Wagasa is Japanese oil-paper umbrella and commonly used with traditional kimono attire. It has numerous patterns and colours and the combinations with kimonos are endless.
16 – DARUMA DOLL (だるま)
Daruma doll is a traditional Japanese doll and a symbol of good luck. It’s modelled after the founder of the Zen tradition Bodhidharma, thus it has an old man’s (scary)face. The eyes are both blank when it’s sold and the buyer will paint both eyes(called 眼入れ = Grant the eyes) in different occasions.
17 – AJISAI/HYDRANGEA (紫陽花)
Ajisai flower blooms in the rainy season in Japan which starts from late June to lasts in the middle of July. Raindrops on petals and leaves enhance its elegance.
18 – SHIBA INU/SHIBA DOG (柴犬)
Japanese native dog Shiba is undoudtfully our favorite. Originally bred for hunting, he/she has a good nature of loyalty and very affectionate for his/her master. The tale of Hachi-ko statue is not a myth!
19 – ORIGAMI (折り紙)
Origami is a beautiful art form of paper folding. We learn and practise how to make the crane in childhood and it’s a no-no to use scissors and/or glue in the process but only human hands.
20 – TAKOYAKI (たこ焼き)
Takoyaki is soul food for all Osaka natives. This ball-shaped snack is filled with a piece of octopus leg in it and served with a special spicy-but-sweet sauce and mayo. There’s at least one of home-use takoyaki machine at all family homes in Osaka(true story).
21 – BONSAI (盆栽)
Potted little beautiful tree – like the smallest art form of universe you could make in your hand. This is typically what people get into it when retired as new hobby (There’re many bonsais at my grandpa house).
22 – KITSUNE MEN (狐面)
Kitsune(fox) Mask is popular as a part of the costume in Japanese summer festivals. Traditionally they are worn by actors performing a role on the stage in theatre dance performances, such as Noh theatre. Other masks include oni, tengu and hyottoko.
23 – KAKIGORI/SHAVED ICE(かき氷)
Kakigoori is a Japanese summer dessert made in crushed/shaved ice and syrups, sometimes topped with pieces of fruits. Popular flavours include strawberries, mango, matcha with red-azuki beans and small rice cakes.
24 – OHAJIKI (おはじき)
Ohajiki is a traditional children’s game. It is named after the way to play with coin-shaped pieces that snapping（はじく）. The pieces are mostly made of glass with intricate and colourful patterns in it. The patterns are limitless and it’s also fun to collect dozens of them.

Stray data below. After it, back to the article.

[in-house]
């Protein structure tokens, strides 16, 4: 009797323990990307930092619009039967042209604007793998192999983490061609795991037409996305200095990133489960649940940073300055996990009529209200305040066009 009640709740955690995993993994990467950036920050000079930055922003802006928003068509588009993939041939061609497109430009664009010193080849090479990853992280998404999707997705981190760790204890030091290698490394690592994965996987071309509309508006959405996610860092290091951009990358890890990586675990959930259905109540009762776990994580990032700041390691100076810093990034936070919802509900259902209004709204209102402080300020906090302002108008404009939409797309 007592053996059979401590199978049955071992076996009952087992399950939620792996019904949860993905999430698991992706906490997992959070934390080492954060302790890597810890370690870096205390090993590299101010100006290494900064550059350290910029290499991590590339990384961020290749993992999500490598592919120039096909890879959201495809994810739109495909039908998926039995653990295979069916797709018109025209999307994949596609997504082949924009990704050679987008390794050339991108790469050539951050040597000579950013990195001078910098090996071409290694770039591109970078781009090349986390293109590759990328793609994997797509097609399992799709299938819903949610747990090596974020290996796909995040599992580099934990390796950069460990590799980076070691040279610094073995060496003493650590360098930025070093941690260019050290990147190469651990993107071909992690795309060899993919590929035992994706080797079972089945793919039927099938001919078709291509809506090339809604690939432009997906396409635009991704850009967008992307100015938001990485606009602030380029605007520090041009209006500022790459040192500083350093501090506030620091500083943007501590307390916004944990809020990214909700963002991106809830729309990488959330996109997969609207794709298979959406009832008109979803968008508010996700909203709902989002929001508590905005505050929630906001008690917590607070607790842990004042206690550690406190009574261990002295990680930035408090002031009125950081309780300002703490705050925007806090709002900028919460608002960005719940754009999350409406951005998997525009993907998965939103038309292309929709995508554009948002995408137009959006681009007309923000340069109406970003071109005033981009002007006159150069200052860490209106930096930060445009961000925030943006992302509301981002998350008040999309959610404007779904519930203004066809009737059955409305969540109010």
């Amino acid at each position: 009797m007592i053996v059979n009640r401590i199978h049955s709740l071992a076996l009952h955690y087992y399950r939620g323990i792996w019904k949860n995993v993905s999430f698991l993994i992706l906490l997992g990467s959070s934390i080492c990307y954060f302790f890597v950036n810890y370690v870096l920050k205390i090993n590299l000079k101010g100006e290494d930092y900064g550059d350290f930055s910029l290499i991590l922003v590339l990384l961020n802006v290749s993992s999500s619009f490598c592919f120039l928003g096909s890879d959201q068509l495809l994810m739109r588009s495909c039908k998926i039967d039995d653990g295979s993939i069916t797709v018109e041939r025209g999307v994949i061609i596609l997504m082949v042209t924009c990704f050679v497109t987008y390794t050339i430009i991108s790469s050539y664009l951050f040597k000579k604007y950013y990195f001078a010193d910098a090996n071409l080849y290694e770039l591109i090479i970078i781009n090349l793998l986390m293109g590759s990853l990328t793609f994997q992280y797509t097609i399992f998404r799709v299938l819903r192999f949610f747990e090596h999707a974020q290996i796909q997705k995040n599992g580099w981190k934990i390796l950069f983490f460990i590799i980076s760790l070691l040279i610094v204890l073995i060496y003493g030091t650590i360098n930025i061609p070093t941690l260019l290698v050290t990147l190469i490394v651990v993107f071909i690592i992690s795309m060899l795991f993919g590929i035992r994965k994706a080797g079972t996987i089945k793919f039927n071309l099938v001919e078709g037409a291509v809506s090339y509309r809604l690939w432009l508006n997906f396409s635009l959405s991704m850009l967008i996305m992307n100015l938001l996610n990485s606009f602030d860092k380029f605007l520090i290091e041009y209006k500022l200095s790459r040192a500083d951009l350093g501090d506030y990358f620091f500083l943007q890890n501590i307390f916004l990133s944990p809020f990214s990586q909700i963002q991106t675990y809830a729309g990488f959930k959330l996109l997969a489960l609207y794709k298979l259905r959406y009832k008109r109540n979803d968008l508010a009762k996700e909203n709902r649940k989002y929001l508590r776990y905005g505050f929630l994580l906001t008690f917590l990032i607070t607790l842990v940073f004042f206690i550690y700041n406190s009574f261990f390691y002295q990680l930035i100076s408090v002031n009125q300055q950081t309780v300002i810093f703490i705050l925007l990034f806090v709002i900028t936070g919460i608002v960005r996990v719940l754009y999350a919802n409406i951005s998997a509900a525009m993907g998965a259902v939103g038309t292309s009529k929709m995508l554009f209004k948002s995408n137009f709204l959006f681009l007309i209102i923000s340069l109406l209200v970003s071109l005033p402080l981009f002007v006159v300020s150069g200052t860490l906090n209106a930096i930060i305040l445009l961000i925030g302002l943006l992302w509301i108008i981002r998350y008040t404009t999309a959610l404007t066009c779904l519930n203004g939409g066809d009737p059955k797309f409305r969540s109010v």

25 – RAMEN(ラーメン)
Japanese noodle ramen takes the 2nd place of popular Japanese food in the world followed by sushi (I think)! Choosing the right broth is the point to enjoy an authentic taste. And, It’s okay to make sounds when you eat. I know it may sound weird for some of you but we Japanese go wild sometimes.
26 – OJIZO-SAMA (お地蔵様)
Ojizo-sama(or simply Jizo) is Buddhist guardian deity and can be seen all over Japan – temples, roads and corners. Some Jizo wears a red hood and a bib like a baby in which Jizo is believed to protect from disasters.
27 – KINGYO/GOLDFISH (金魚)
Pretty goldfishes bring a breeze in a hot and humid summer in Japan. It can be seen the most in summer festivals in scooping game (called Kingyo sukui – believe me, it’s damn difficult)
28 – SADOU/THE WAY OF TEA (茶道)
Japanese traditional tea ceremony, also called ‘the Way of Tea’, is one of the important cultural activity continues from the ancient times. It has become a populer cultural experience for tourists and surely one of the best practical ways to experience Zen Buddhism.
29 – ONSEN/HOT SPRING (温泉)
Japanese main island has many of active volcanos and it’s heaven of hot springs (Onsen). Not only humans but also wild animals love them, especially mountain monkeys. Jugoku-Dani Onsen in Nagano prefecture is world-wildly famous spot for monkey bathing in freezing winter times.
30 – HANAFUDA (花札)
Hanafuda is a traditional playing card game. It consists of 48 cards divided into 12 groups which represent Japanese calendar months. Each group designed by a month of flower and consists of 4 cards.